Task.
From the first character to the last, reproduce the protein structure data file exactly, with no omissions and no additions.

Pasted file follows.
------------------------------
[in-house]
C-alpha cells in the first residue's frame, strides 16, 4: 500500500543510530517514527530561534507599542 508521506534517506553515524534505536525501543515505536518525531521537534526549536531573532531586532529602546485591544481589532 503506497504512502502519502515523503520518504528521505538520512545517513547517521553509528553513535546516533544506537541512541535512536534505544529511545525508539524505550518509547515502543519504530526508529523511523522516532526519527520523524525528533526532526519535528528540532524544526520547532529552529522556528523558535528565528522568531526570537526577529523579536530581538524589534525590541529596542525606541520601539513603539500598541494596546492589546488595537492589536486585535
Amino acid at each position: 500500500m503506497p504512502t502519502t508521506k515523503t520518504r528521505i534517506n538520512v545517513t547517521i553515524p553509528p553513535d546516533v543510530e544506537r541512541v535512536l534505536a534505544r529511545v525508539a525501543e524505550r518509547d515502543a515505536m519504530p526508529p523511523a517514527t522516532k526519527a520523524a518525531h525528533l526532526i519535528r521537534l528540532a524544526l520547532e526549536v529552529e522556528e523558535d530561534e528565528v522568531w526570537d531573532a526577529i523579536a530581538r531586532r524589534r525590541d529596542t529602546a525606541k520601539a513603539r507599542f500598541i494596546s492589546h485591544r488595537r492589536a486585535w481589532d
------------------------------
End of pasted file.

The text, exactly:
[in-house]
C-alpha cells in the first residue's frame, strides 16, 4: 500500500543510530517514527530561534507599542 508521506534517506553515524534505536525501543515505536518525531521537534526549536531573532531586532529602546485591544481589532 503506497504512502502519502515523503520518504528521505538520512545517513547517521553509528553513535546516533544506537541512541535512536534505544529511545525508539524505550518509547515502543519504530526508529523511523522516532526519527520523524525528533526532526519535528528540532524544526520547532529552529522556528523558535528565528522568531526570537526577529523579536530581538524589534525590541529596542525606541520601539513603539500598541494596546492589546488595537492589536486585535
Amino acid at each position: 500500500m503506497p504512502t502519502t508521506k515523503t520518504r528521505i534517506n538520512v545517513t547517521i553515524p553509528p553513535d546516533v543510530e544506537r541512541v535512536l534505536a534505544r529511545v525508539a525501543e524505550r518509547d515502543a515505536m519504530p526508529p523511523a517514527t522516532k526519527a520523524a518525531h525528533l526532526i519535528r521537534l528540532a524544526l520547532e526549536v529552529e522556528e523558535d530561534e528565528v522568531w526570537d531573532a526577529i523579536a530581538r531586532r524589534r525590541d529596542t529602546a525606541k520601539a513603539r507599542f500598541i494596546s492589546h485591544r488595537r492589536a486585535w481589532d